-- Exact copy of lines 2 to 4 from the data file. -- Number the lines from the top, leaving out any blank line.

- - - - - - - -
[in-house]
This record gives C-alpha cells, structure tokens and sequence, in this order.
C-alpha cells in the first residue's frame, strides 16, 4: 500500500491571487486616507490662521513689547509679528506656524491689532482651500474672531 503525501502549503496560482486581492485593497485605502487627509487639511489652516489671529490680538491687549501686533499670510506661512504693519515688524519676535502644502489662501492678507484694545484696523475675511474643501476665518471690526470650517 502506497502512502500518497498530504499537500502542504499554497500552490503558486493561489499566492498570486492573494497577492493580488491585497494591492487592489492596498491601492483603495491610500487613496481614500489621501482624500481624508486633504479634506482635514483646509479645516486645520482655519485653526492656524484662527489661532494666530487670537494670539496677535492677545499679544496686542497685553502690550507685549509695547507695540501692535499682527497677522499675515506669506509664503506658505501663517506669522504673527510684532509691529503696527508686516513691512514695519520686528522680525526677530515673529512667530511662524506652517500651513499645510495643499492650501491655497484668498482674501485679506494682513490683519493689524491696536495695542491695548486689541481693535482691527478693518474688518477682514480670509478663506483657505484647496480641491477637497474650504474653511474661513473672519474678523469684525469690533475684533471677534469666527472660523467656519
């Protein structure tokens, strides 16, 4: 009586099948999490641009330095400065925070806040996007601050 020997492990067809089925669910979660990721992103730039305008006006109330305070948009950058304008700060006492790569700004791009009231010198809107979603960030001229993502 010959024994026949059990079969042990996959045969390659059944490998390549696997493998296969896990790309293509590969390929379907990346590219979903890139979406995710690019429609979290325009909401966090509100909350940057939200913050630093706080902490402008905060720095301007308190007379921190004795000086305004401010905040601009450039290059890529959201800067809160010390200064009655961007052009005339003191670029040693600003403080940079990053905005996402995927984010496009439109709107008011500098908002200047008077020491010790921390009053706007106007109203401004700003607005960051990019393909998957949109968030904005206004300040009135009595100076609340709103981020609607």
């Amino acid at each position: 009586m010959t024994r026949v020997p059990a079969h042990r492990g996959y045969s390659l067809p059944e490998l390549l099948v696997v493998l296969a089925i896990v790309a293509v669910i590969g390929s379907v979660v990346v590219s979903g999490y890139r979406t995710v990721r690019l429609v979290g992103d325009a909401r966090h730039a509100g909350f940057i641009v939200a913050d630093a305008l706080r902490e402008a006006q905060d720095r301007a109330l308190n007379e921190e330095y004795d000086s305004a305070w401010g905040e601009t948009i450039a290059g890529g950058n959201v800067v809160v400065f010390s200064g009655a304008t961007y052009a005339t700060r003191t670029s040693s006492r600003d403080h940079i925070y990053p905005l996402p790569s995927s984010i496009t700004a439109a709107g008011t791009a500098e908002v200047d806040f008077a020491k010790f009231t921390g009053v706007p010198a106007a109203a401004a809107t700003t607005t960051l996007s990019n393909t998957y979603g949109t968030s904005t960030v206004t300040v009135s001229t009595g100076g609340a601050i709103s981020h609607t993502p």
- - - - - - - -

This record gives C-alpha cells, structure tokens and sequence, in this order.
C-alpha cells in the first residue's frame, strides 16, 4: 500500500491571487486616507490662521513689547509679528506656524491689532482651500474672531 503525501502549503496560482486581492485593497485605502487627509487639511489652516489671529490680538491687549501686533499670510506661512504693519515688524519676535502644502489662501492678507484694545484696523475675511474643501476665518471690526470650517 502506497502512502500518497498530504499537500502542504499554497500552490503558486493561489499566492498570486492573494497577492493580488491585497494591492487592489492596498491601492483603495491610500487613496481614500489621501482624500481624508486633504479634506482635514483646509479645516486645520482655519485653526492656524484662527489661532494666530487670537494670539496677535492677545499679544496686542497685553502690550507685549509695547507695540501692535499682527497677522499675515506669506509664503506658505501663517506669522504673527510684532509691529503696527508686516513691512514695519520686528522680525526677530515673529512667530511662524506652517500651513499645510495643499492650501491655497484668498482674501485679506494682513490683519493689524491696536495695542491695548486689541481693535482691527478693518474688518477682514480670509478663506483657505484647496480641491477637497474650504474653511474661513473672519474678523469684525469690533475684533471677534469666527472660523467656519
């Protein structure tokens, strides 16, 4: 009586099948999490641009330095400065925070806040996007601050 020997492990067809089925669910979660990721992103730039305008006006109330305070948009950058304008700060006492790569700004791009009231010198809107979603960030001229993502 010959024994026949059990079969042990996959045969390659059944490998390549696997493998296969896990790309293509590969390929379907990346590219979903890139979406995710690019429609979290325009909401966090509100909350940057939200913050630093706080902490402008905060720095301007308190007379921190004795000086305004401010905040601009450039290059890529959201800067809160010390200064009655961007052009005339003191670029040693600003403080940079990053905005996402995927984010496009439109709107008011500098908002200047008077020491010790921390009053706007106007109203401004700003607005960051990019393909998957949109968030904005206004300040009135009595100076609340709103981020609607």